Black History Month: Books You Should Read

February 23, 2011

Root and Branch: Charles Hamilton Houston, Thurgood Marshall, and the Struggle to End Segregation

Author: Rawn James

The Supreme Court 1954 decision in Brown v. Board of Education is widely considered one of the milestones of the civil rights movement. James Rawn explores the two men,  Charles Hamilton Houston and Thurgood Marshall, and the institutions they built- Howard University School of Law and NAACP Legal Defense and Education Fund, as well as the legal strategies they developed, to overturn Plessy v. Ferguson (1896). This is a must and inspirational read. You will have a deeper appreciation for the dedication, commitment, and intellectual and legal brilliance of Charles Hamilton Houston and Thurgood Marshall.

Motown In Love: Lyrics From the Golden Era

Author: Herb Jordan

Detroit in the 1960s was an unlikely stage for a production that featured some of the most inspirational love songs ever written. It may seem equally unlikely, given today’s portrayal of black men that most of those songs were written by young black men. Default notions of romance are an awkward overlay to the reality of today’s popular music with its devaluation and degradation of women and love.

Herb Jordan catalogues the love songs of Motown which were the soundtrack of a generation and America’s Great Songbook. In this songbook, black men unashamedly declare their love for their women with a delicacy of surgeon.  Poet laureate, Smokey Robinson, wrote of love for a woman as “a rosebud blooming in the warmth of the summer sun.” Besides the delight of the Motown love lyrics, Jordan reminds of soft and sensitive side of black men who found meaning in love (not guns and gangs) and identity in their relationships with their women- their other half.

The Sea is Wide and My Boat is so Small: Charting the Course for the Next Generation

Author: Marian Wright Edelman

Written in the form of letters, Marian Wright Edelman reflects on the state of children in America and what must be done to provide a caring and nurturing context for their growth and well-being. This meditative manifesto is a discourse on building the “village” we often talk about in raising children. On a Prayer For Twenty-First-Century Children, Edelman juxtaposes what is required with what is desired and embraced: “God help us to raise a new generation of children/With highly developed computer skills but poorly developed consciences…With a gigantic commitment to the big “I” but little sense of responsibility to the bigger “we”. She leaves no stone unturned in the service of building a better and more caring society for children. This should be required reading for adults.

The Warmth of Other Suns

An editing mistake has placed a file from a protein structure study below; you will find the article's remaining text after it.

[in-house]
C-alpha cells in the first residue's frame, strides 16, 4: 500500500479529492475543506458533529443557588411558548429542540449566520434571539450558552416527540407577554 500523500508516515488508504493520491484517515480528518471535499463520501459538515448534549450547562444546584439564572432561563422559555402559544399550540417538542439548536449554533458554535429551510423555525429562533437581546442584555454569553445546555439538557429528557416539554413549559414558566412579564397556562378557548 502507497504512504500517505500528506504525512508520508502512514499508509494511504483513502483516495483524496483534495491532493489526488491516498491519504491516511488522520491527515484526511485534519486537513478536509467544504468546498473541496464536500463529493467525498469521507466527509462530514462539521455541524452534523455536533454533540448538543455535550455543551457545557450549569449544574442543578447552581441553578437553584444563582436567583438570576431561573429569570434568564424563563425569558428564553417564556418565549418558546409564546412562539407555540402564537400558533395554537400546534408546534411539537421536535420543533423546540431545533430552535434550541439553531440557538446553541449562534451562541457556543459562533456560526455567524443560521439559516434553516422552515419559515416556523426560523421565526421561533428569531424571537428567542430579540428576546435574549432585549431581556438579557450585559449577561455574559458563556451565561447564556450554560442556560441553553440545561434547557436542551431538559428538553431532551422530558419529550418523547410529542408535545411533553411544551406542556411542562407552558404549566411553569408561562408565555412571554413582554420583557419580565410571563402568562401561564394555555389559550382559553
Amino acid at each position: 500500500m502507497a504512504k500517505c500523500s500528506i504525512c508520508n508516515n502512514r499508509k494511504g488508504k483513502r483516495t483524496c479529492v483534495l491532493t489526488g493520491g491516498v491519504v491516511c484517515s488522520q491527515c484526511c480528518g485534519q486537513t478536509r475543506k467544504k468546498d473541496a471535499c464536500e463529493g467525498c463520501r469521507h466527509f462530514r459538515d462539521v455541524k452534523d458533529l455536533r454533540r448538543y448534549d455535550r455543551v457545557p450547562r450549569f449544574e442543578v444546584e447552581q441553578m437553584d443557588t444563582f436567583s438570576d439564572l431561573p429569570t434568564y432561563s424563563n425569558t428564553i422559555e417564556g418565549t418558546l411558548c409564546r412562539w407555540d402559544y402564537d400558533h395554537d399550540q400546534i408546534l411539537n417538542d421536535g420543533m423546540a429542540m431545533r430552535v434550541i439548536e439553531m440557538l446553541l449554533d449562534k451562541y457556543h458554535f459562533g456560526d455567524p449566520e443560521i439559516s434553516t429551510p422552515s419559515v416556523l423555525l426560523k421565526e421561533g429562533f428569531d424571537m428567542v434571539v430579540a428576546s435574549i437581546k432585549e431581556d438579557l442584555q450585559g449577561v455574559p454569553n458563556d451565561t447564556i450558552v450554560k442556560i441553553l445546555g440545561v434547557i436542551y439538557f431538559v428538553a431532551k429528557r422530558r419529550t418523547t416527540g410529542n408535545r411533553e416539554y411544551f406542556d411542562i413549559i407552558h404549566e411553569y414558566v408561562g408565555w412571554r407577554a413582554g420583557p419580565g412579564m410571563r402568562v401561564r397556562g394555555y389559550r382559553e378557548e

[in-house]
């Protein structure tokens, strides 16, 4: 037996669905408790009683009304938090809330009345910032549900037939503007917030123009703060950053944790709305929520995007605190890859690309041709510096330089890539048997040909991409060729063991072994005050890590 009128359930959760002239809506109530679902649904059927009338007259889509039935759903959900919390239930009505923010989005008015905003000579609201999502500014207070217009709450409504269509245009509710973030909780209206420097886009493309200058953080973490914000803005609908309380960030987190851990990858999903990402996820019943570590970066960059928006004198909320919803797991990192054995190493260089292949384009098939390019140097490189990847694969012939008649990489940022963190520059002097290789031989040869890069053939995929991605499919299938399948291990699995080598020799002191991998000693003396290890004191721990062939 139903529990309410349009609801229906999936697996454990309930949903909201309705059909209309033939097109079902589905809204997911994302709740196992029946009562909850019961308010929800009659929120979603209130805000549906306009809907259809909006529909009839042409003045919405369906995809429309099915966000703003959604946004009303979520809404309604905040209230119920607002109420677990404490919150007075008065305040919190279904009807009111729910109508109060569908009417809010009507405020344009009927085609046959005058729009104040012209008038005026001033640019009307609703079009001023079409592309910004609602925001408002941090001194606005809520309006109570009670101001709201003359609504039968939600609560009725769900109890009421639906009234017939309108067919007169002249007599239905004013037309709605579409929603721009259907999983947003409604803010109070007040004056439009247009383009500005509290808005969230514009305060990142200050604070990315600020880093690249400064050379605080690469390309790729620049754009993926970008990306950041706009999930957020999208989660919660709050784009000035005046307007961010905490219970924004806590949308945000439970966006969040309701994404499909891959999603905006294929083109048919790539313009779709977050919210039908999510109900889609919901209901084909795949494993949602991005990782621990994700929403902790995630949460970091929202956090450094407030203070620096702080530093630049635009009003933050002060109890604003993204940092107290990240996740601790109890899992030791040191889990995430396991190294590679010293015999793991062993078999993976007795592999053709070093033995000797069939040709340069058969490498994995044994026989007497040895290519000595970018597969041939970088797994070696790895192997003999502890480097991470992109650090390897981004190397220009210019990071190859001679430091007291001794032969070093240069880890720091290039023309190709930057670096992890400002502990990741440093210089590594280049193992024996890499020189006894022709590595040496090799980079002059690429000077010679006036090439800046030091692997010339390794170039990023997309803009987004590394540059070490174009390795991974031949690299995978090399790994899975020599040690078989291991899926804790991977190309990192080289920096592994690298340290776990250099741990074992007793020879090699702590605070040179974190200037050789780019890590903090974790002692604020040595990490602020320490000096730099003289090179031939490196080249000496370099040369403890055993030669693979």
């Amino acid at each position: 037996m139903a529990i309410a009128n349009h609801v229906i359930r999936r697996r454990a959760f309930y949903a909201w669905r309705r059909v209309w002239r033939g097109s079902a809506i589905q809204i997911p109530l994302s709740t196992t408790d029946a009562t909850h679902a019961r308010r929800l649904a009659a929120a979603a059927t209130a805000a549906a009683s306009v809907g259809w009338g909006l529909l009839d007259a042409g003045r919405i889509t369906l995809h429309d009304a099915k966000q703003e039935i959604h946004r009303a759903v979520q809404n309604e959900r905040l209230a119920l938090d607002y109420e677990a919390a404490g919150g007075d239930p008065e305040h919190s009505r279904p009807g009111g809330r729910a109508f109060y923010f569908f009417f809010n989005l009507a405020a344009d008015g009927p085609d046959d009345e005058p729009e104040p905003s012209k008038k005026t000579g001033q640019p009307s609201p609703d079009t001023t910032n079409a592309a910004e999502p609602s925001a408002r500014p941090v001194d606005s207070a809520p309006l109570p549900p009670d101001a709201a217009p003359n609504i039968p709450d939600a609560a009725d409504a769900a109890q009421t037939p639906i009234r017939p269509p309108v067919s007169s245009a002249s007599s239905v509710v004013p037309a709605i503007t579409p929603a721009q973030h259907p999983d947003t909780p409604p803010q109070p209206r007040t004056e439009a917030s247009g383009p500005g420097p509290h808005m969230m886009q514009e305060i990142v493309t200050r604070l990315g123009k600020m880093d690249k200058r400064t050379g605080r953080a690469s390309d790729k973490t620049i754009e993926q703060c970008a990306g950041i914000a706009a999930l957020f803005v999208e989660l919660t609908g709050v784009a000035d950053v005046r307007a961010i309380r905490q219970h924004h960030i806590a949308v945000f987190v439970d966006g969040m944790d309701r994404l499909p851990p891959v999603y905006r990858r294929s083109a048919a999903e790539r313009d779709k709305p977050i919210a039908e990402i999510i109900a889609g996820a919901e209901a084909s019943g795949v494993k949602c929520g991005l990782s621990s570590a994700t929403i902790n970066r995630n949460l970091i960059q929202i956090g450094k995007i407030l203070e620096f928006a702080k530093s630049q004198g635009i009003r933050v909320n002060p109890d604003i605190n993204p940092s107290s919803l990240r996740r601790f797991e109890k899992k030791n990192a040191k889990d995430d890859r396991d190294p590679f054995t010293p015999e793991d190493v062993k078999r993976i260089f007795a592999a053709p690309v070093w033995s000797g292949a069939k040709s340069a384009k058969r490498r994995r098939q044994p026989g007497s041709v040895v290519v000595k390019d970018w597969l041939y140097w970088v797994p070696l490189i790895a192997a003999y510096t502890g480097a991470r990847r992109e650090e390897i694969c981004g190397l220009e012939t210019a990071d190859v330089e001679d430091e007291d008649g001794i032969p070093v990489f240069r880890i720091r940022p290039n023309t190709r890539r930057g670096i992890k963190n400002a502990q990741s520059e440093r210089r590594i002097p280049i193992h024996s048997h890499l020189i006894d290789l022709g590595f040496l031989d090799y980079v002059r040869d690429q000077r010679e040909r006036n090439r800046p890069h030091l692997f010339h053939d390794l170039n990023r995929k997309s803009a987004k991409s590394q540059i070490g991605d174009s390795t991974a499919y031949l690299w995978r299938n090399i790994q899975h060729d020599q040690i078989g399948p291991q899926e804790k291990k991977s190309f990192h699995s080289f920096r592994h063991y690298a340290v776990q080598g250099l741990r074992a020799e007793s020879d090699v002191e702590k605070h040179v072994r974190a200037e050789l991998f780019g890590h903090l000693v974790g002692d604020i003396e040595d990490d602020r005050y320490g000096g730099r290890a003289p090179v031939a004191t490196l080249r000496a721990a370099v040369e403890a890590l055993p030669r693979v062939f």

Author: Isabel Wilkerson

The Warmth of Other Suns is Wilkerson’s first book. (Its title is borrowed from the celebrated black writer Richard Wright, who fled Jim Crow Mississippi in the 1920s to feel the warmth of those other suns.) Based on more than a thousand interviews, written in broad imaginative strokes, this book, at 622 pages, is an epic narrative of one of the great migrations witnessed in America. The migration of black from the South to the North is often presented as a failed “social experiment.” These blacks are too frequently demeaned in literature as the wretched of the earth: thrown together in dead-end Northern slums, cast as poor illiterates who imported out-of-wedlock births, joblessness and welfare dependency wherever they went.

Yet, Wilkerson in The Warmth of Other Suns tells another story. Today, these black migrants are viewed as a modern version of the Europeans who flooded America’s shores in the late 1800s and early 1900s. What linked them together, Wilkerson writes, was their heroic determination to roll the dice for a better future. This is a delightful read and a departure from negative narrative of black life which is so often presented as the quintessential fact of black in America.

The Making of African America: The Four Great Migrations

Author: Ira Berlin

The Four Great Migrations frame the history of people of African descent in America, setting the paths by which Africans and then African Americans made and remade black and American life between the seventeenth and twenty-first centuries. These four massive upheavals form the foundation of Ira Berlin’s sweeping new interpretation of the African American experience.

This book is certainly a companion read to The Warmth of Other Suns, and one that will not disappoint. Tracing the transit from Africa to America, Virginia to Alabama, Biloxi to Chicago, and Lagos to the Bronx, Berlin challenges the traditional presentation of a linear, progressive development of black America. The Making of African America speaks of the old giving way to the new, innovation dancing with tradition, change challenging stasis- a two beat theme that has a profound effect on African American communities, families and individual lives, continually remaking all aspects of black culture from language to working patterns, from religion to art.

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